“Japan's subtropical and warm-temperate forests represent the northern and eastern fringe of one of the world's great forest traditions. Starting on the southeastern slopes of the Himalayas, Asia's evergreen broad-leaves stretch in a wide belt clear across southern China to the Pacific seaboard. Along their southern edge they include stretches in northern Myanmar and Vietnam. On reaching the coast, the warm currents permit them to sweep northward to Japan and the very tip of the Korean Peninsula.”
“These forests should not be confused with true tropical rainforests, which throughout the region border them on the south. The component species and overall ecosystem of these forest types are substantially different. To the north, the evergreen broad-leaved forests give way to cool temperate deciduous broad-leaved woods, which in Japan are dominated by beech and deciduous oak and are commonly called buna-rin, or "beech woods."
Evergreen broad-leaved trees have thick leaves that are often covered on the upper surface with a thick coat of waxy substance that affords some protection from the cold. This coating gives the leaves a bright shiny aspect, and in Japanese they are also called shoyo-ju, which means "shiny-leaf tree."
The Japanese countryside landscape, sometimes called the satoyama, is structured like a fine patchwork quilt or tile mosaic. An amazing variety of land-use patterns are jumbled together in a complicated manner. The individual patches are all small in area, and often isolated from others of their kind. Each type of land-use pattern contains its own distinctive set of tree species. The result is that a wide diversity of trees, shrubs and woody vines can be found within a very limited area. However, alien plant species have driven out native species in Japan. By one count there are 1,553 foreign plants, including dandelions, in Japan.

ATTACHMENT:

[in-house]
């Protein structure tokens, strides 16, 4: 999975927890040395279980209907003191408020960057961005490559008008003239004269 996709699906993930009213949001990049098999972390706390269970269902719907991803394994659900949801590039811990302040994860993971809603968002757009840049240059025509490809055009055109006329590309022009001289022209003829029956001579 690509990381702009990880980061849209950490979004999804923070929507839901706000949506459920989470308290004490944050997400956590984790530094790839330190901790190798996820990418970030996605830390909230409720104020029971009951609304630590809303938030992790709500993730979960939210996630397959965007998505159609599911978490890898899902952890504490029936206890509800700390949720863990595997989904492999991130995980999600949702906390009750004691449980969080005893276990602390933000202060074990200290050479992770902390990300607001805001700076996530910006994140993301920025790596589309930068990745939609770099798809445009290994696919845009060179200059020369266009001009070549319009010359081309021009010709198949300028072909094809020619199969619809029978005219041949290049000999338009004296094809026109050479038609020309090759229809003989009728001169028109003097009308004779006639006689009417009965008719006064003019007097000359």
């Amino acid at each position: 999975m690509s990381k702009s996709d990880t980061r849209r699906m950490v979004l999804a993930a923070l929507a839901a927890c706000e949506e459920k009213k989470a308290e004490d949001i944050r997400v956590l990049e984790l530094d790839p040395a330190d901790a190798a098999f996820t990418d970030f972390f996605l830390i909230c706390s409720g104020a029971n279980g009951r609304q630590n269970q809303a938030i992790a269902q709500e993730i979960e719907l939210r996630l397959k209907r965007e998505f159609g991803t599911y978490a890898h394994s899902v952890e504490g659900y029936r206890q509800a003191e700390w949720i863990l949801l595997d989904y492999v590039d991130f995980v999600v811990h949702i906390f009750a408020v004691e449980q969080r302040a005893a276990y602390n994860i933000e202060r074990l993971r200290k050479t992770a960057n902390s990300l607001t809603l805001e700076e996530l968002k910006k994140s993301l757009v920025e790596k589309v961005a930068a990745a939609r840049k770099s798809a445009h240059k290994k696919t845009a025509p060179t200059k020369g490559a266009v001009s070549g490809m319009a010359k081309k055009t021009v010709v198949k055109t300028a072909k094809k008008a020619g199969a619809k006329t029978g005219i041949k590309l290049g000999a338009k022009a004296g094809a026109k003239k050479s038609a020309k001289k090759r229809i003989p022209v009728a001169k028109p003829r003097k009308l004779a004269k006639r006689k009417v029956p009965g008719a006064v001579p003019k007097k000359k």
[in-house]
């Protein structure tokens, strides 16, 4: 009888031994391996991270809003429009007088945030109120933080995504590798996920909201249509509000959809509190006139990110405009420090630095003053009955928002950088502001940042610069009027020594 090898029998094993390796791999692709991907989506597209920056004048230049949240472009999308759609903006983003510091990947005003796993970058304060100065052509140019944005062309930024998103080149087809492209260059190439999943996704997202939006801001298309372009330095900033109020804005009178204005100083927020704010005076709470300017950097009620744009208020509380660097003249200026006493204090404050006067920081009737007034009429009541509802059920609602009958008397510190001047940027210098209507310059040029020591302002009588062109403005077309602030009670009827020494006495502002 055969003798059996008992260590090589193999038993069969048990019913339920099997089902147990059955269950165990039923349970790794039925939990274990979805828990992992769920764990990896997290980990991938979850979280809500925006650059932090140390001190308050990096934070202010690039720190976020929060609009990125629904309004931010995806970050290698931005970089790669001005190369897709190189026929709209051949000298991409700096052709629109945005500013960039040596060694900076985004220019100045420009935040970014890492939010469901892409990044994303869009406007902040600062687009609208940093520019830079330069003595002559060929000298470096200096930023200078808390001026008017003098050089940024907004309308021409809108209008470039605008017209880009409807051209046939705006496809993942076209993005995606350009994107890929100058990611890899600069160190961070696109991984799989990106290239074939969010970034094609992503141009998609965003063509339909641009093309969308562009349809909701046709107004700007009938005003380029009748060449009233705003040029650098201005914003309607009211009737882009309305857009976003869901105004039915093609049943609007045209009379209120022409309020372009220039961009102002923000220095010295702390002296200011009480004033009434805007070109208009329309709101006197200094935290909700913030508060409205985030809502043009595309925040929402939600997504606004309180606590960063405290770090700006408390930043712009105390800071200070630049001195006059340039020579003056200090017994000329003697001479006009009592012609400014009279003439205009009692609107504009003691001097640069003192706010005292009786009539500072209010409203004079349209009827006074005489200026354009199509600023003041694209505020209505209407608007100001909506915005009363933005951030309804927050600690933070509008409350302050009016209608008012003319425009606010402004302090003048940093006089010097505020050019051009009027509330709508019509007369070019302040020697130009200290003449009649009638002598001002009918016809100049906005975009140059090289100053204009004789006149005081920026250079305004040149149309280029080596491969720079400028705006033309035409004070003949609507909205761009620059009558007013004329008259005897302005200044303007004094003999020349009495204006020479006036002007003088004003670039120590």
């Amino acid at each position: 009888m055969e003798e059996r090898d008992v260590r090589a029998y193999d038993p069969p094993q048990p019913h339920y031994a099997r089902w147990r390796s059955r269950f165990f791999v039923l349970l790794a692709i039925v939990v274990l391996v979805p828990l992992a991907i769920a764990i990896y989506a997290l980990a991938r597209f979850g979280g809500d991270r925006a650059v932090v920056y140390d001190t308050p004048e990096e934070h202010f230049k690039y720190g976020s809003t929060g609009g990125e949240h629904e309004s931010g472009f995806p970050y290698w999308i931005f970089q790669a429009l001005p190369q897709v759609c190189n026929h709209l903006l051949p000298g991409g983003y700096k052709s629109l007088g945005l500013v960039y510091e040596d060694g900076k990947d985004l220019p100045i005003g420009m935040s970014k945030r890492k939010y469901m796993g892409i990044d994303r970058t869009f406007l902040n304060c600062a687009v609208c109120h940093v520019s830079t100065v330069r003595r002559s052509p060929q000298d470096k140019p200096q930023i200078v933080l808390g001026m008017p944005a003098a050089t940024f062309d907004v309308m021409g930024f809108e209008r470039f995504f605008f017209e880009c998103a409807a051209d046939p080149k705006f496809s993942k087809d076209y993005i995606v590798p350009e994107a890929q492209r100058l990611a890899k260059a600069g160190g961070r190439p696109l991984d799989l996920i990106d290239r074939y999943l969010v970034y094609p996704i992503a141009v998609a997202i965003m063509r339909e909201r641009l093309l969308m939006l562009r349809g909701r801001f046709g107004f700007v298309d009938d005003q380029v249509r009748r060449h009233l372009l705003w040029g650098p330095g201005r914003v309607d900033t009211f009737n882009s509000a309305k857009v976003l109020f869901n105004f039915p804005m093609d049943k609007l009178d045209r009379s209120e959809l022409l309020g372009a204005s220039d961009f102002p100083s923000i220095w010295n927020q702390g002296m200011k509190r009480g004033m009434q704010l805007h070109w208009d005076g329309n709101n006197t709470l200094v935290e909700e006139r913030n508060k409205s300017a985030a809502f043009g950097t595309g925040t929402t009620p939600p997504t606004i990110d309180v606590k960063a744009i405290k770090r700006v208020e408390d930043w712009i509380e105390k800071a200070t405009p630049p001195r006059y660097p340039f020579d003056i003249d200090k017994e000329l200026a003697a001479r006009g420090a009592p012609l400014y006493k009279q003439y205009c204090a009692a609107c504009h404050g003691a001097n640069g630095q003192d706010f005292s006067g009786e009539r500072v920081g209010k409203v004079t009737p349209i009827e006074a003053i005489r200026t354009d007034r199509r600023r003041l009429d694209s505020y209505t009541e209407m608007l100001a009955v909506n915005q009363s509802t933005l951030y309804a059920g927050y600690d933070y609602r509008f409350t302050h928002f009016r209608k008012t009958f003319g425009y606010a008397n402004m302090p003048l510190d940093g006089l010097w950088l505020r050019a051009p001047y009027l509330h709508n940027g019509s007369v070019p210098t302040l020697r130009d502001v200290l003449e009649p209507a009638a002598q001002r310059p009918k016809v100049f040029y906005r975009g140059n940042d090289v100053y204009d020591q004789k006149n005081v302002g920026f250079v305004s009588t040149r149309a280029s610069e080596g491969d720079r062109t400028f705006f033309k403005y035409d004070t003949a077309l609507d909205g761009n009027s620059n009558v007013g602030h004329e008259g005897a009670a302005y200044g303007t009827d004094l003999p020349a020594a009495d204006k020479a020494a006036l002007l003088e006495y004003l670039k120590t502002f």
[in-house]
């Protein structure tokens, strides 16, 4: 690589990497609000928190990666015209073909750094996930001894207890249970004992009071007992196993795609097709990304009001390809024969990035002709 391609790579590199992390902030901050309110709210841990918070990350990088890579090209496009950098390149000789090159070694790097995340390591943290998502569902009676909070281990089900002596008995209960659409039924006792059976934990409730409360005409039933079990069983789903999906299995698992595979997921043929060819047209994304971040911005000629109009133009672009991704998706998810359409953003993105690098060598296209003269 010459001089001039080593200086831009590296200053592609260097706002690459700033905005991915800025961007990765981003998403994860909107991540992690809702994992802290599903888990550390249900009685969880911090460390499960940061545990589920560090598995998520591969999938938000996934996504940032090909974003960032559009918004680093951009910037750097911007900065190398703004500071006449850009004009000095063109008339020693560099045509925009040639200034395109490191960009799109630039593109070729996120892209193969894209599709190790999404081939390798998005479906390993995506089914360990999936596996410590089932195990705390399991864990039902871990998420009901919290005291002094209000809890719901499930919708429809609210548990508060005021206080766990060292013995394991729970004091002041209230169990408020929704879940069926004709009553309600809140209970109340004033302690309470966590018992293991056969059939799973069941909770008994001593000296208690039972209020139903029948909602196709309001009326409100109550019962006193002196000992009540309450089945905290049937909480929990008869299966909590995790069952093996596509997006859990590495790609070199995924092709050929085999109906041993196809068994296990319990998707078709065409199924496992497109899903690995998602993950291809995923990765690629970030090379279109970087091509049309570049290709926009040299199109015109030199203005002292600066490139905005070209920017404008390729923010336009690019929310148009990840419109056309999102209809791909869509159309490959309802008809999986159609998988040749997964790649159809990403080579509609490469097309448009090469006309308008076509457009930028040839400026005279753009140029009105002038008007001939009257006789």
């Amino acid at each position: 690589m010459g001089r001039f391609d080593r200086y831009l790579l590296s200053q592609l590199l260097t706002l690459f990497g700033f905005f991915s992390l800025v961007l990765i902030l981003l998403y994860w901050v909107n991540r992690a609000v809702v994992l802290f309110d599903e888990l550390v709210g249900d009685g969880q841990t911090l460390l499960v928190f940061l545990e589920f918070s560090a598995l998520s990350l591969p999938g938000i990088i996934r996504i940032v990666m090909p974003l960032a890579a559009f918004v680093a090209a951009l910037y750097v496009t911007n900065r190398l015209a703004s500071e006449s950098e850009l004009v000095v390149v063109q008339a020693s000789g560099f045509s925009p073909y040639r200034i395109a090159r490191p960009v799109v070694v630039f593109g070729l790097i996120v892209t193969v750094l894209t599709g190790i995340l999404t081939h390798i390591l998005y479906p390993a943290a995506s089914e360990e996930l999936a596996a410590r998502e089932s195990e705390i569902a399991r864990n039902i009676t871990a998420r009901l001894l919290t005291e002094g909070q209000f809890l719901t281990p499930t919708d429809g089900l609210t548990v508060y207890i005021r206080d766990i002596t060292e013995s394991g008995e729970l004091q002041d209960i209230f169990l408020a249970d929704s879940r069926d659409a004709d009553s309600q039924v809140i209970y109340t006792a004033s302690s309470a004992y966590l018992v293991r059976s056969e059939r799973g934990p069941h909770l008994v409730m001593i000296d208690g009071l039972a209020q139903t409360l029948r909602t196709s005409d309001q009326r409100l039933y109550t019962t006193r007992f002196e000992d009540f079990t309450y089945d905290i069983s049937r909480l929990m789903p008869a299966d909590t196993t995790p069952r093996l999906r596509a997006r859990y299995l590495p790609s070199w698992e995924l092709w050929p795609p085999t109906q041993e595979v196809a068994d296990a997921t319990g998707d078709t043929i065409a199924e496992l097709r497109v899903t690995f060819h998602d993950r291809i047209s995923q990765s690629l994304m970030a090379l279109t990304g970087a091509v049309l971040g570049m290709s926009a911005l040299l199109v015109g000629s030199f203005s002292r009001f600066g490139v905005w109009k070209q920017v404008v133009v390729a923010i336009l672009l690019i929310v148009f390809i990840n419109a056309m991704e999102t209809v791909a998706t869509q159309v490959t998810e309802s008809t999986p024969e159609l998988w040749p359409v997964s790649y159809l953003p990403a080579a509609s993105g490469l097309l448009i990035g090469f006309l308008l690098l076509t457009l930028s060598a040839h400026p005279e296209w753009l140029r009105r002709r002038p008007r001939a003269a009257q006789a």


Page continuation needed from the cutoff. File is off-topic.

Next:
[Source: Kevin Short, Daily Yomiuri, October 5, 2011]
Artificial Forests in Japan
About 41 percent of the forests in Japan have been artificially planted, and 44 percent of the reforested areas have been planted with cedar. The cedars now make ups nearly 20 percent of Japan's forests. The remainder are made up mostly of valuable lumber trees such as Cryptomeria, hinoki, larch and cypress.
Most forests are sterile conifer plantations made up of trees grouped by species and planted in neat, well-organized rows that cover entire mountainsides. Mountainsides are mosaics of single-species patches of trees that are easy for timber companies to work.
The majority of the conifer plantations were created in the years following World War II to cover areas that had been clear cut to provide fuel and lumber for Japan’s war-era military government. Forests with a single species packed so closely together that there is no undergrowth mean there is no food for animals. As a result there are very few mammals, birds and even insects in Japanese forests.
Three decades ago Japan supplied 80 percent of its timber needs from domestically grown trees. Today it supplies only 26 percent. In the 1980s the remainder came primarily from the dwindling tropical rain forests in Southeast Asia.
There are large number of larch trees in Hokkaido. Larch trees are not native to the region. In the 19th century large swath of virgin forest was cleared so that larch trees could be planted to supply wood for coal mines.
Forests are often owned and managed by paper companies and construction material companies that often do a pretty good job managing the forests for commercial needs.
History of Deforestation in Japan